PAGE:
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Will 3/8" Sta-Set X be a good replacement?

Rabe

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May 15, 2019
63
Hunter 33 - Cherubini Port Clinton, OH
It looks like the previous owner used 3-Strand Safety line in either 1/2" or 7/16".

Do you think 3/8" Sta-Set X will make good halyards on my 81 Hunter 33?
 
Jan 18, 2016
667
Catalina 387 Dana Point
I dislike Sta-Set X too. Gets kinky, it's stiff, performance isn't all it should be, etc.
3/8 may be small on your hand - I like a little more meat on my halyards just for the handling of them, but that's personal preference.
My C-30 did indeed have 3/8" halyards. I found them small.
 
Feb 26, 2004
21,909
Catalina 34 224 Maple Bay, BC, Canada
Do you think 3/8" Sta-Set X will make good halyards on my 81 Hunter 33?
Absolutely not. X sucks, big time.
Buy Samsom stuff, for that it's better. X is about the only NER that is bad news. Regular StaySet is NG for halyards on our sized boats.
 

Rabe

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May 15, 2019
63
Hunter 33 - Cherubini Port Clinton, OH
Well I don't want wirey... Line management in the cockpit is mandatory.

I'm thinking that 3/8" of today's lines would be equivalent to 7/16" of the 70s and 80s. Any one else have a thought about that?
 
Jan 18, 2016
667
Catalina 387 Dana Point
Strength? 3/8 with a Dyneema core (like Samson MLX3) is more than plenty. 10mm Samson MLX3 has a tensile strength of 7700lbs. One would hope your halyard tension is much less than that.

My earlier point was do you like to grab and pull it. Smaller lines are tougher to yank on. Also make sure it's good in your rope clutches, if'n you have rope clutches.
 
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Likes: Rabe

Joe

.
Jun 1, 2004
7,416
Catalina 27 Mission Bay, San Diego
3/8 is fine.... depending on your budget.... almost every chandlery online will have a strength chart for the various lines. The keyword for your halyard search is "performance double braid"... All the rope manufacturers will offer choices in that category. Choose the one that fits your budget, and or course, fits the winch, cleat and blocks that'll be used to control them. That said, for a cruising sailboat, good quality double braid polyester, such as Samson XLS, will certainly work, but check the strength chart to make sure it's in your comfort level. BTW, I've never had a problem with 3/8" halyards, especially if you wear gloves. You don't handle the halyard near as much as the sheets anyway. I know Dave sells rope products here on SBO... but I'm going to provide this link to show you how easy it is to learn about running rigging. Have fun.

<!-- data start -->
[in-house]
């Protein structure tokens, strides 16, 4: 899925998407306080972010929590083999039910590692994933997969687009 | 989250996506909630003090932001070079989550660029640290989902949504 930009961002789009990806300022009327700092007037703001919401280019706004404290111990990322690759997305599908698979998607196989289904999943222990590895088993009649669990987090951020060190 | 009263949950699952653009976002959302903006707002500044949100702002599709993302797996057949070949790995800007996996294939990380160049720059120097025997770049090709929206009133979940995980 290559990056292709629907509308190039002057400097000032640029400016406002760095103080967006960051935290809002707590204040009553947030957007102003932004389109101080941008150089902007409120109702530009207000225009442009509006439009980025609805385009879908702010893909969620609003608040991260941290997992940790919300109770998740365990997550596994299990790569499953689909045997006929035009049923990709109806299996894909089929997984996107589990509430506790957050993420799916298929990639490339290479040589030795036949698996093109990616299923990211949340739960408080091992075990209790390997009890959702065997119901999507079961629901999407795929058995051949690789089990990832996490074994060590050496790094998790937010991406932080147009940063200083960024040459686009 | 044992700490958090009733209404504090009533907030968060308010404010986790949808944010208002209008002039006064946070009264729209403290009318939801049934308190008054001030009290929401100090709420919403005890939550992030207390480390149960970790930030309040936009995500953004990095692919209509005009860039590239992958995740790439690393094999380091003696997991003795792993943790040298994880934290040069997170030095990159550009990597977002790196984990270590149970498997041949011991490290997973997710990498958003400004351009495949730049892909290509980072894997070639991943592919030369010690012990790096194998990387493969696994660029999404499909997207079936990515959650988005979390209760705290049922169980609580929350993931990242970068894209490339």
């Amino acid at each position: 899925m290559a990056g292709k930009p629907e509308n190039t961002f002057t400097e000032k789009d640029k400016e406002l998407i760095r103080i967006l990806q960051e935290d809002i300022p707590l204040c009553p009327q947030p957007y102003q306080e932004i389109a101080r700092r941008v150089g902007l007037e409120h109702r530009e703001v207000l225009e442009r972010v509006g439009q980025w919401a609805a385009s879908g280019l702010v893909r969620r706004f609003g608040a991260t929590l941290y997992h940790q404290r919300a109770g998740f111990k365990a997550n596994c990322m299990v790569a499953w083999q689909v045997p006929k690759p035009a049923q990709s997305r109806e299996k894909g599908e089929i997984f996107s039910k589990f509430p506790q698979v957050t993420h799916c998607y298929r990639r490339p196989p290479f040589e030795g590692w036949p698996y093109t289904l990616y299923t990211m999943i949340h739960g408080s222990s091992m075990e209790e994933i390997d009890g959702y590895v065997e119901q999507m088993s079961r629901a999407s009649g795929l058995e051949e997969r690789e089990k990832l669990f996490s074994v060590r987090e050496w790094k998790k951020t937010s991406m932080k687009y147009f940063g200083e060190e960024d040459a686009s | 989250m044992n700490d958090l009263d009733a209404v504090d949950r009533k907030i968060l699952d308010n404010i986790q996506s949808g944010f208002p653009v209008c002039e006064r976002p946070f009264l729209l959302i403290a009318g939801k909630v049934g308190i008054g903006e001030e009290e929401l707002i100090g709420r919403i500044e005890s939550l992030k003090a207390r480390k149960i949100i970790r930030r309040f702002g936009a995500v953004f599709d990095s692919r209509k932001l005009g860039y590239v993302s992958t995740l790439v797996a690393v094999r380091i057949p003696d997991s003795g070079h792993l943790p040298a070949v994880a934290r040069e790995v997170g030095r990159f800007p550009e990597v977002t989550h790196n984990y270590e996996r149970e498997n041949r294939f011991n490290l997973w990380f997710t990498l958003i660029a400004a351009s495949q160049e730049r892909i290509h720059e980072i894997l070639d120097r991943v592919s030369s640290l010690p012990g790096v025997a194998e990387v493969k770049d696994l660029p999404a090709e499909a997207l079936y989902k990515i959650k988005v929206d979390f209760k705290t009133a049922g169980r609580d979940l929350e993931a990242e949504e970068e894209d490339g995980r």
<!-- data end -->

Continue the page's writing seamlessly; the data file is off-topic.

Selecting Line for Running Rigging | West Marine
Choosing Running Rigging | Sailing World
 
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Likes: Rabe
Jul 19, 2013
311
Pearson 31-2 Boston
Sta-SetX is a pretty discredited line, dont use for anything. With a low stretch line, 3/8" is as big as you should go. Consider VPC, your sail area may be similar to a P31-2 see
 
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Likes: Stu Jackson
Jun 5, 2010
1,060
Hunter 25 Burlington NJ
I would defer to 7/16" by that point.

I use Yale ULS and its antecedent, UULS. Very soft on the outside, seems to be very kink-free, with lower stretch stats than Sta-Set/Sta-Set X. I am not a fan of NER at all - my longtime preference has always been Sampson XLS (new version: XLS3, available at Defender, Fisheries Supply, Vela, and a couple of others - check stock before getting your hopes up).

Awkward but true: the only reason so many people use NER at all is because Big Blue sells it (actually used to own it) and it's all they know. Ironically I bought all my Yale UULS from a West Marine (where I was manager) that was closing; it had been a BoatUS store and district management would not move the old stock to the new superstore if it wasn't still something WM would carry. I think I paid 0.08/ft for +/-350 ft of 3/8" (wicked laugh boowahahahahahahahahahahaha).
 
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